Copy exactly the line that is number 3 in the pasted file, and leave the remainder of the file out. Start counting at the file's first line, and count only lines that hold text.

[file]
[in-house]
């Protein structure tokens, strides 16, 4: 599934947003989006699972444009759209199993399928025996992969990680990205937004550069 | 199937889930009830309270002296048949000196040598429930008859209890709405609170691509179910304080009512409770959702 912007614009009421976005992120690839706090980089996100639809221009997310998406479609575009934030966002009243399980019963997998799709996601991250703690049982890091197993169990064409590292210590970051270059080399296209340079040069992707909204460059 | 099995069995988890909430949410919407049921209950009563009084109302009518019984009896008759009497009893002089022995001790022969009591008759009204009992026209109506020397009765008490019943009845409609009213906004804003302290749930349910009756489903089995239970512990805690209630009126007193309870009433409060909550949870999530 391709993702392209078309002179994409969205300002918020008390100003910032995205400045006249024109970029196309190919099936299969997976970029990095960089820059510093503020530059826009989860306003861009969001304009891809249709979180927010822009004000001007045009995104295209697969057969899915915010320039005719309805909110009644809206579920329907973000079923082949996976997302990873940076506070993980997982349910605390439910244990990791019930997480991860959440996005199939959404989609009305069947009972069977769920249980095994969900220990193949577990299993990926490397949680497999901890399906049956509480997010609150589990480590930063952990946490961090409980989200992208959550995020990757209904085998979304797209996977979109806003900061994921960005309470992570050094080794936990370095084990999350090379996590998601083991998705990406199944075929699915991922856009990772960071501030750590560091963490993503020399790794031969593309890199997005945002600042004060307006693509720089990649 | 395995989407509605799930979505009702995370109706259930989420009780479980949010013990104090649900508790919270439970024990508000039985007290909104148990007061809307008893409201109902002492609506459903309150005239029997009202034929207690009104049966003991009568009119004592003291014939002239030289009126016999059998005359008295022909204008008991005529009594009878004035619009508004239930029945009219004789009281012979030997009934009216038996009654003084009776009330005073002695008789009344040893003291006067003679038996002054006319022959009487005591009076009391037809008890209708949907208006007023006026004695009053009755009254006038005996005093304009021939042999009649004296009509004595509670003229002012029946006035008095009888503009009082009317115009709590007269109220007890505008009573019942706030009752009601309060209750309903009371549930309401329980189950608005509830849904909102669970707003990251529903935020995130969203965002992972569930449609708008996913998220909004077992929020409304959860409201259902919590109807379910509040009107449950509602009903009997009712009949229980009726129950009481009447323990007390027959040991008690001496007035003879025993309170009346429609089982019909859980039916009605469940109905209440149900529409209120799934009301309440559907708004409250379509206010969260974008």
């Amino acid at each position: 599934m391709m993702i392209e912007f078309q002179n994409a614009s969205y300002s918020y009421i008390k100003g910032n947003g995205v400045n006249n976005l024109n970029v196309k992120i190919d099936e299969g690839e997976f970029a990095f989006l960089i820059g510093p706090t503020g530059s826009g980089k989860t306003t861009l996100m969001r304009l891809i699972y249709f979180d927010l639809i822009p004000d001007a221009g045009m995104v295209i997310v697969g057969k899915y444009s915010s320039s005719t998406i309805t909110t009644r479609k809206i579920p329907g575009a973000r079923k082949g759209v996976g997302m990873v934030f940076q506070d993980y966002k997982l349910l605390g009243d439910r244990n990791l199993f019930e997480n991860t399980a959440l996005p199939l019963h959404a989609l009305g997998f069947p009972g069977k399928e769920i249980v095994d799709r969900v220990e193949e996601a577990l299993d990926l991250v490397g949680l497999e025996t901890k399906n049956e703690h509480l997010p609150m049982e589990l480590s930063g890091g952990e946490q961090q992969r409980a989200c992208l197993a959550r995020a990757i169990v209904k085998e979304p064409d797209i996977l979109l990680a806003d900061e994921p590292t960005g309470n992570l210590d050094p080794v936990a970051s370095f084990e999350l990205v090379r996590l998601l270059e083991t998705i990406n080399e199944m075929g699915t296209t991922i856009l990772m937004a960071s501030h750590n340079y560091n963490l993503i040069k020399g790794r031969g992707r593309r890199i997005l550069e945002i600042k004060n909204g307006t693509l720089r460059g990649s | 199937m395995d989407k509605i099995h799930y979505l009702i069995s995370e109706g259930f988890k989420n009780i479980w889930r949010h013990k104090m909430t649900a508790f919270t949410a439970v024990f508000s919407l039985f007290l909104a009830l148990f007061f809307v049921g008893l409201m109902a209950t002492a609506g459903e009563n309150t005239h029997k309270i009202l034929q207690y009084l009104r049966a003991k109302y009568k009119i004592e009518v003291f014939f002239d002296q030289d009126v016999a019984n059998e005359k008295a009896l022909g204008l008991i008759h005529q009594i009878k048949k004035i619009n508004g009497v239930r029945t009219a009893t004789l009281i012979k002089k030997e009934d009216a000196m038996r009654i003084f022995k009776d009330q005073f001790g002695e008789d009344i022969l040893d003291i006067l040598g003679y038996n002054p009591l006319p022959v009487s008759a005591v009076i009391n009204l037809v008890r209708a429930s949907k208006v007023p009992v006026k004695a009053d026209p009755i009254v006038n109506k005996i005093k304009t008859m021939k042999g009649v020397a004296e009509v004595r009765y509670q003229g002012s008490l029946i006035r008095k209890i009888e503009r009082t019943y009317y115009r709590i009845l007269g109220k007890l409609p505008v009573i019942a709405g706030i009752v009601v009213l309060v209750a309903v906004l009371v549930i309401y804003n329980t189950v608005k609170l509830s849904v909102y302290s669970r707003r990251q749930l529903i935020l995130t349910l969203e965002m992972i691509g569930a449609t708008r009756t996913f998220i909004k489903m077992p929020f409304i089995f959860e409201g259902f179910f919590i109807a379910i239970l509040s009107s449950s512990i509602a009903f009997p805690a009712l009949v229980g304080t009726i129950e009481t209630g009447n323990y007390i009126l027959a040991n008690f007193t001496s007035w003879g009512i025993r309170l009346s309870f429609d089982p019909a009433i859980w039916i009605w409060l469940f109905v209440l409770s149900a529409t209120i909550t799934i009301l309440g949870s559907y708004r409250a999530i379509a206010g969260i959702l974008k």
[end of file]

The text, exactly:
């Amino acid at each position: 599934m391709m993702i392209e912007f078309q002179n994409a614009s969205y300002s918020y009421i008390k100003g910032n947003g995205v400045n006249n976005l024109n970029v196309k992120i190919d099936e299969g690839e997976f970029a990095f989006l960089i820059g510093p706090t503020g530059s826009g980089k989860t306003t861009l996100m969001r304009l891809i699972y249709f979180d927010l639809i822009p004000d001007a221009g045009m995104v295209i997310v697969g057969k899915y444009s915010s320039s005719t998406i309805t909110t009644r479609k809206i579920p329907g575009a973000r079923k082949g759209v996976g997302m990873v934030f940076q506070d993980y966002k997982l349910l605390g009243d439910r244990n990791l199993f019930e997480n991860t399980a959440l996005p199939l019963h959404a989609l009305g997998f069947p009972g069977k399928e769920i249980v095994d799709r969900v220990e193949e996601a577990l299993d990926l991250v490397g949680l497999e025996t901890k399906n049956e703690h509480l997010p609150m049982e589990l480590s930063g890091g952990e946490q961090q992969r409980a989200c992208l197993a959550r995020a990757i169990v209904k085998e979304p064409d797209i996977l979109l990680a806003d900061e994921p590292t960005g309470n992570l210590d050094p080794v936990a970051s370095f084990e999350l990205v090379r996590l998601l270059e083991t998705i990406n080399e199944m075929g699915t296209t991922i856009l990772m937004a960071s501030h750590n340079y560091n963490l993503i040069k020399g790794r031969g992707r593309r890199i997005l550069e945002i600042k004060n909204g307006t693509l720089r460059g990649s | 199937m395995d989407k509605i099995h799930y979505l009702i069995s995370e109706g259930f988890k989420n009780i479980w889930r949010h013990k104090m909430t649900a508790f919270t949410a439970v024990f508000s919407l039985f007290l909104a009830l148990f007061f809307v049921g008893l409201m109902a209950t002492a609506g459903e009563n309150t005239h029997k309270i009202l034929q207690y009084l009104r049966a003991k109302y009568k009119i004592e009518v003291f014939f002239d002296q030289d009126v016999a019984n059998e005359k008295a009896l022909g204008l008991i008759h005529q009594i009878k048949k004035i619009n508004g009497v239930r029945t009219a009893t004789l009281i012979k002089k030997e009934d009216a000196m038996r009654i003084f022995k009776d009330q005073f001790g002695e008789d009344i022969l040893d003291i006067l040598g003679y038996n002054p009591l006319p022959v009487s008759a005591v009076i009391n009204l037809v008890r209708a429930s949907k208006v007023p009992v006026k004695a009053d026209p009755i009254v006038n109506k005996i005093k304009t008859m021939k042999g009649v020397a004296e009509v004595r009765y509670q003229g002012s008490l029946i006035r008095k209890i009888e503009r009082t019943y009317y115009r709590i009845l007269g109220k007890l409609p505008v009573i019942a709405g706030i009752v009601v009213l309060v209750a309903v906004l009371v549930i309401y804003n329980t189950v608005k609170l509830s849904v909102y302290s669970r707003r990251q749930l529903i935020l995130t349910l969203e965002m992972i691509g569930a449609t708008r009756t996913f998220i909004k489903m077992p929020f409304i089995f959860e409201g259902f179910f919590i109807a379910i239970l509040s009107s449950s512990i509602a009903f009997p805690a009712l009949v229980g304080t009726i129950e009481t209630g009447n323990y007390i009126l027959a040991n008690f007193t001496s007035w003879g009512i025993r309170l009346s309870f429609d089982p019909a009433i859980w039916i009605w409060l469940f109905v209440l409770s149900a529409t209120i909550t799934i009301l309440g949870s559907y708004r409250a999530i379509a206010g969260i959702l974008k």